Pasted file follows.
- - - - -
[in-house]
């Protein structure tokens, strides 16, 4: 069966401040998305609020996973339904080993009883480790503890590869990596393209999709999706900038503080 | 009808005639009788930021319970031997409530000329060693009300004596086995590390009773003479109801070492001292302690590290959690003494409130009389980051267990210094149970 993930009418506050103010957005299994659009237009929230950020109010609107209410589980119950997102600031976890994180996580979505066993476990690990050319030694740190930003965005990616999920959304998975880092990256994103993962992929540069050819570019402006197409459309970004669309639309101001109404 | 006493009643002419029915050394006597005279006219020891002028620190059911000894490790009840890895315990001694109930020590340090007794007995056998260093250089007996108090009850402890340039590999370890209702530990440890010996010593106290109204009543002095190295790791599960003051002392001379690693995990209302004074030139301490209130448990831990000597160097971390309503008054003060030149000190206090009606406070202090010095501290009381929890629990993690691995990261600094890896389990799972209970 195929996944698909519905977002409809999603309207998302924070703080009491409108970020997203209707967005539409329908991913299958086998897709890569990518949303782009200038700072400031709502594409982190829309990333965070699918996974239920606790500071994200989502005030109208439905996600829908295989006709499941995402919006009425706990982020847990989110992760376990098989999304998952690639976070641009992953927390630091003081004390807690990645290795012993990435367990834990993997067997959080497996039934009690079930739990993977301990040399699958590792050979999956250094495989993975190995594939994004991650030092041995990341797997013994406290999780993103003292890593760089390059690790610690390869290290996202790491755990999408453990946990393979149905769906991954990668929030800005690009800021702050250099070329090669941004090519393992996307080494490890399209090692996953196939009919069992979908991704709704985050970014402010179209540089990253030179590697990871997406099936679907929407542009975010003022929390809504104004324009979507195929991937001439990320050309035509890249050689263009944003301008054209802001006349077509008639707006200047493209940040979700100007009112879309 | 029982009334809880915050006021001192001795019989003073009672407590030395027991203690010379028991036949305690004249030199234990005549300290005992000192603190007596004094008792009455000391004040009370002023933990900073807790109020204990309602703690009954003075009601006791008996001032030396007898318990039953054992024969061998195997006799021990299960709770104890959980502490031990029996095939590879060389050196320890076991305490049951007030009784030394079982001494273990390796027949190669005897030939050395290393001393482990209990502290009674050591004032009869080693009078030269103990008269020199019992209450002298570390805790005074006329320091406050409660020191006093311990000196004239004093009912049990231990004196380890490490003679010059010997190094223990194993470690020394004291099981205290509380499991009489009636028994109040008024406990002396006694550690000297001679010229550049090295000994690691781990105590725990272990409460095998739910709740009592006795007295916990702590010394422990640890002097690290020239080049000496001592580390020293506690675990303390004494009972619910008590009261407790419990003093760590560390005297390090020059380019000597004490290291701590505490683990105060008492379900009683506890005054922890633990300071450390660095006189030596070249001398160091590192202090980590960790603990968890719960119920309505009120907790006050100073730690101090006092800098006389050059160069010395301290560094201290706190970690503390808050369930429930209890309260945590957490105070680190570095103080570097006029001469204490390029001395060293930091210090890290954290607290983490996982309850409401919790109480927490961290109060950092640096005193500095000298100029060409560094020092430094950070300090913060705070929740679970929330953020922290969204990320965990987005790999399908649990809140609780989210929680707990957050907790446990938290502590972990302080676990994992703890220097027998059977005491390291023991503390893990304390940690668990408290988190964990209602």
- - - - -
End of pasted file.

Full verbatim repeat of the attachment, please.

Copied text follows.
[in-house]
């Protein structure tokens, strides 16, 4: 069966401040998305609020996973339904080993009883480790503890590869990596393209999709999706900038503080 | 009808005639009788930021319970031997409530000329060693009300004596086995590390009773003479109801070492001292302690590290959690003494409130009389980051267990210094149970 993930009418506050103010957005299994659009237009929230950020109010609107209410589980119950997102600031976890994180996580979505066993476990690990050319030694740190930003965005990616999920959304998975880092990256994103993962992929540069050819570019402006197409459309970004669309639309101001109404 | 006493009643002419029915050394006597005279006219020891002028620190059911000894490790009840890895315990001694109930020590340090007794007995056998260093250089007996108090009850402890340039590999370890209702530990440890010996010593106290109204009543002095190295790791599960003051002392001379690693995990209302004074030139301490209130448990831990000597160097971390309503008054003060030149000190206090009606406070202090010095501290009381929890629990993690691995990261600094890896389990799972209970 195929996944698909519905977002409809999603309207998302924070703080009491409108970020997203209707967005539409329908991913299958086998897709890569990518949303782009200038700072400031709502594409982190829309990333965070699918996974239920606790500071994200989502005030109208439905996600829908295989006709499941995402919006009425706990982020847990989110992760376990098989999304998952690639976070641009992953927390630091003081004390807690990645290795012993990435367990834990993997067997959080497996039934009690079930739990993977301990040399699958590792050979999956250094495989993975190995594939994004991650030092041995990341797997013994406290999780993103003292890593760089390059690790610690390869290290996202790491755990999408453990946990393979149905769906991954990668929030800005690009800021702050250099070329090669941004090519393992996307080494490890399209090692996953196939009919069992979908991704709704985050970014402010179209540089990253030179590697990871997406099936679907929407542009975010003022929390809504104004324009979507195929991937001439990320050309035509890249050689263009944003301008054209802001006349077509008639707006200047493209940040979700100007009112879309 | 029982009334809880915050006021001192001795019989003073009672407590030395027991203690010379028991036949305690004249030199234990005549300290005992000192603190007596004094008792009455000391004040009370002023933990900073807790109020204990309602703690009954003075009601006791008996001032030396007898318990039953054992024969061998195997006799021990299960709770104890959980502490031990029996095939590879060389050196320890076991305490049951007030009784030394079982001494273990390796027949190669005897030939050395290393001393482990209990502290009674050591004032009869080693009078030269103990008269020199019992209450002298570390805790005074006329320091406050409660020191006093311990000196004239004093009912049990231990004196380890490490003679010059010997190094223990194993470690020394004291099981205290509380499991009489009636028994109040008024406990002396006694550690000297001679010229550049090295000994690691781990105590725990272990409460095998739910709740009592006795007295916990702590010394422990640890002097690290020239080049000496001592580390020293506690675990303390004494009972619910008590009261407790419990003093760590560390005297390090020059380019000597004490290291701590505490683990105060008492379900009683506890005054922890633990300071450390660095006189030596070249001398160091590192202090980590960790603990968890719960119920309505009120907790006050100073730690101090006092800098006389050059160069010395301290560094201290706190970690503390808050369930429930209890309260945590957490105070680190570095103080570097006029001469204490390029001395060293930091210090890290954290607290983490996982309850409401919790109480927490961290109060950092640096005193500095000298100029060409560094020092430094950070300090913060705070929740679970929330953020922290969204990320965990987005790999399908649990809140609780989210929680707990957050907790446990938290502590972990302080676990994992703890220097027998059977005491390291023991503390893990304390940690668990408290988190964990209602």